Despite this year’s wave of cyber attacks which brought down NZX and a massive digital shift driven by Covid, Kiwis are not adjusting their behaviours around cyber security fast enough, CERT NZ finds
Research by CERT NZ, the government entity that tracks cyber breaches, found 87 percent of New Zealanders acknowledge security of their personal information online is important but 40 percent say safeguarding their information is inconvenient.
Virtually a third of Kiwis don’t regularly check the privacy settings on their social media accounts. Roughly the same number of people do not use two-factor authentication when logging into an online account, CERT NZ says.
“Even with increasing news reports about security issues such as ransomware, identity theft and hacks, people still do not think it will happen to them or their business,” says NZTech Chief Executive Graeme Muller.
“According to a recent global analysis of hacks and data breaches, it costs three million dollars on average for a company to recover from a successful hack. For most New Zealand companies this would mean the end of their business. So, that is the real impact business owners need to urgently understand.
“Likewise, with personal cyber security. The effect can be devastating from loss of personal data and identity theft, to ransoms and direct monetary loss.
According to CERT NZ’s quarterly data, thousands of Kiwis are subject to cyber blackmail and fraud every year due to their complacency around simple security measures.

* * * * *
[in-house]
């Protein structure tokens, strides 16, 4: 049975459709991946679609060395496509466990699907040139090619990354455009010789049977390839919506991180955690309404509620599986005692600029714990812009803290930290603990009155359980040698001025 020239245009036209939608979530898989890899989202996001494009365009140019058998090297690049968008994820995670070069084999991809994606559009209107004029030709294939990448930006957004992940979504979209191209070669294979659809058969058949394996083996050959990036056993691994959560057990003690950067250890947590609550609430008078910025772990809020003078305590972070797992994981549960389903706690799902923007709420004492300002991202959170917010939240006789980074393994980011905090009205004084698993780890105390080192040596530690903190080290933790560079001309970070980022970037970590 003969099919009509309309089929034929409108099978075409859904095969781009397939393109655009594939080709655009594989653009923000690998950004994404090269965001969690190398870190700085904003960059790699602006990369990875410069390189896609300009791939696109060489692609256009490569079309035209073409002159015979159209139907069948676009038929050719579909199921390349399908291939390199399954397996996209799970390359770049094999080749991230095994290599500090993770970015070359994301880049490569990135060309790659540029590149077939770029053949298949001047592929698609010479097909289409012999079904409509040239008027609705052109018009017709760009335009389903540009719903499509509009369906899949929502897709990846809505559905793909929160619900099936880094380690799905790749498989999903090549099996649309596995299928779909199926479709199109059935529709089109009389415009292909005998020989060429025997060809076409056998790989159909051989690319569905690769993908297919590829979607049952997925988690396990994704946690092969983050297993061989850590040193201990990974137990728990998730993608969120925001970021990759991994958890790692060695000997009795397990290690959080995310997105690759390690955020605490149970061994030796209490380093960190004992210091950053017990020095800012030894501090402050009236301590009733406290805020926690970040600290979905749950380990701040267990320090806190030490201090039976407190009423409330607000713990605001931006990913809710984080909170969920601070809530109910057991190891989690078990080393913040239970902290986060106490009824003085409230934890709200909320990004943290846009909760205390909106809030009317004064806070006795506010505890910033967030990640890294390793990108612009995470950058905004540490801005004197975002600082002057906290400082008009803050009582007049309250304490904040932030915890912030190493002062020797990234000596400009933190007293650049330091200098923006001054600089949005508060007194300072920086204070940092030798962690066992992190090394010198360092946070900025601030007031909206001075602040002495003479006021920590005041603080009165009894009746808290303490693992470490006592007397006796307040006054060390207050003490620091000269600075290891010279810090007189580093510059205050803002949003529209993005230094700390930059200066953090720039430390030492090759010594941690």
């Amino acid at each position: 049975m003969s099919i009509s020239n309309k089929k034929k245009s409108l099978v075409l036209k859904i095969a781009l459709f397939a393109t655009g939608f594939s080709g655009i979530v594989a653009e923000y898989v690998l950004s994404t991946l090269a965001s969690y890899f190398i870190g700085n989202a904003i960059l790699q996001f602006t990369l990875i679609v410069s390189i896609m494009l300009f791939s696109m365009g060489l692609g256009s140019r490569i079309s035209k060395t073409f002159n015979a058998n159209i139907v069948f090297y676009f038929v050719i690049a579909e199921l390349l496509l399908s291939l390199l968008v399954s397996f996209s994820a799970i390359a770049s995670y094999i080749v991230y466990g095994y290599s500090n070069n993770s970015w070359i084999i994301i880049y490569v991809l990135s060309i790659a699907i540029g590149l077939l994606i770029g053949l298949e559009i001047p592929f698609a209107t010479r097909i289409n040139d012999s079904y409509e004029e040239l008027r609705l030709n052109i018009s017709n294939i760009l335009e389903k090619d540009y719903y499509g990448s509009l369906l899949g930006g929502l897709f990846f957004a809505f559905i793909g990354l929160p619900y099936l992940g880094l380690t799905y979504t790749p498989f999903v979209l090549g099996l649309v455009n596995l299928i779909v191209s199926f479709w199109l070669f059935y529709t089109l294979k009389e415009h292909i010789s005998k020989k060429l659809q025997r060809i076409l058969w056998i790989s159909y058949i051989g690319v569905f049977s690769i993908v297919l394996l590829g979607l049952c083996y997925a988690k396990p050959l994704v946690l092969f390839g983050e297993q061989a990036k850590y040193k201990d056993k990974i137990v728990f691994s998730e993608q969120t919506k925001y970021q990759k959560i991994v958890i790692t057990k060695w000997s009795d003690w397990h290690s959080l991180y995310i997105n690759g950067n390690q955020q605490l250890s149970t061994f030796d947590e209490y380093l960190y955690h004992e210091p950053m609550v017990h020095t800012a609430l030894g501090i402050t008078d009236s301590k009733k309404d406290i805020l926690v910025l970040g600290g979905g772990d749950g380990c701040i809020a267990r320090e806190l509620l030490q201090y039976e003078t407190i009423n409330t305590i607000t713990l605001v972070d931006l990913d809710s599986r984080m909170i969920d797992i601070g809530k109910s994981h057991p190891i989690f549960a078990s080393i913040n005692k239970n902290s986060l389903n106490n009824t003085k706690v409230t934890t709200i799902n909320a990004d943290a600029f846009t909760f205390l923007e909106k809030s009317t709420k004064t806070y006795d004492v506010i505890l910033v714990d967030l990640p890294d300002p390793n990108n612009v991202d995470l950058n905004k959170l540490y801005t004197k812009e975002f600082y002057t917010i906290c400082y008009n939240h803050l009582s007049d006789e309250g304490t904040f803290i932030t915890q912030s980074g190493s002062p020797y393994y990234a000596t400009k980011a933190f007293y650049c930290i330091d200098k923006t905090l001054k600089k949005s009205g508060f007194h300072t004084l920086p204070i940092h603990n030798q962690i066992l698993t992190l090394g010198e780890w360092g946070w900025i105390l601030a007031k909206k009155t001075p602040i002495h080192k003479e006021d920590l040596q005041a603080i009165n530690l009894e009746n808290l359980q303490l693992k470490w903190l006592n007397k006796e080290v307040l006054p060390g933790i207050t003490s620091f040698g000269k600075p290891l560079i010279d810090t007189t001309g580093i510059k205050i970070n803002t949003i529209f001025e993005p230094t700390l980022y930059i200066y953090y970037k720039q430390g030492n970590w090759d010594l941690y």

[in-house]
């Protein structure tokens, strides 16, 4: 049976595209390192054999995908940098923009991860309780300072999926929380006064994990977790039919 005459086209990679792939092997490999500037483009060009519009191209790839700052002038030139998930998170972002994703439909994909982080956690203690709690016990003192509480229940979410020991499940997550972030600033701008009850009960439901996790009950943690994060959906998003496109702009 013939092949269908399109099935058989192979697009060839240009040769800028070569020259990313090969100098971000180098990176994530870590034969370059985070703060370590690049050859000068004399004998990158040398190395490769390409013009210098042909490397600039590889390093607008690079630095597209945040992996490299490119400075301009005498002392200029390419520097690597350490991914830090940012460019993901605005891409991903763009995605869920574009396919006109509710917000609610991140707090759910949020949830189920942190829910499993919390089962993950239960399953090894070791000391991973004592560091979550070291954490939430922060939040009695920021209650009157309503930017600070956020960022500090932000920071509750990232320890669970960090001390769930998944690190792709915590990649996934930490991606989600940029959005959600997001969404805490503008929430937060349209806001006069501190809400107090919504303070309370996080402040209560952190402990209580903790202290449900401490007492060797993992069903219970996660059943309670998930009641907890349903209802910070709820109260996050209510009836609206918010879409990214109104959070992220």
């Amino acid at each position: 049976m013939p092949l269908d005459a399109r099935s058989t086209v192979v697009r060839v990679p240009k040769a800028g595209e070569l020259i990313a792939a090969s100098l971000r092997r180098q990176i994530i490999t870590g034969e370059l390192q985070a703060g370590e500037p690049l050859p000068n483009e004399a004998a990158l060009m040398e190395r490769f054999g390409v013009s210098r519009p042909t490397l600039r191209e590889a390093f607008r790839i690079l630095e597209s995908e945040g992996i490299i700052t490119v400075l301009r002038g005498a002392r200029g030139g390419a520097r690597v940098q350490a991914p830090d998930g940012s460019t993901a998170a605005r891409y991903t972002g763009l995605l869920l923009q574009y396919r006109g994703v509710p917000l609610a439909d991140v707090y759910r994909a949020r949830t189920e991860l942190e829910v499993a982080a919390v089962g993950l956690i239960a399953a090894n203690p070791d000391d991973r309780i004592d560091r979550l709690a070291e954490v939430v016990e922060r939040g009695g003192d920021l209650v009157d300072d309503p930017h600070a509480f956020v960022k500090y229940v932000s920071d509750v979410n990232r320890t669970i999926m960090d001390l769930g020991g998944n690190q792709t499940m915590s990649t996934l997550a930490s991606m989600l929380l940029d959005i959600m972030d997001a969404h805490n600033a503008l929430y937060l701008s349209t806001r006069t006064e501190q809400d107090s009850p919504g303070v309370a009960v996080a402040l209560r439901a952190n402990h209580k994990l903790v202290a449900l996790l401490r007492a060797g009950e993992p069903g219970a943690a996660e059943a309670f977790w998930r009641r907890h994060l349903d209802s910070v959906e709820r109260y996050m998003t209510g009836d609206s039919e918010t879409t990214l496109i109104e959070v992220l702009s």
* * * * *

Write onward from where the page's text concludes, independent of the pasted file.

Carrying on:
The Government even issued a warning to businesses following a campaign of cyber attacks which took down the NZX site for multiple days.
“We should learn a lesson from the DDoS attacks on the NZX and consider cybersecurity strategies more seriously” says the University of Auckland’s Dr Rizwan Asghar.
“We should take a pro-active approach to mitigate cyber attacks instead of following a reactive one, including paying any ransom, which is highly discouraged. Otherwise, determined cyber criminals can target any critical infrastructure that could result in financial and reputation losses.”
NZTech’s advice is to use a password manager, keep your device software up to date and use two factor authentication to dramatically improve your security.
“NZTech is bringing together business and government cyber security professionals for its annual NZ cyber security summit in Wellington next February to help create a more cyber-safe New Zealand,” Muller says.
“Cyber security is like a seatbelt, once you start wearing one you realise how easy it is and how much safer you are.”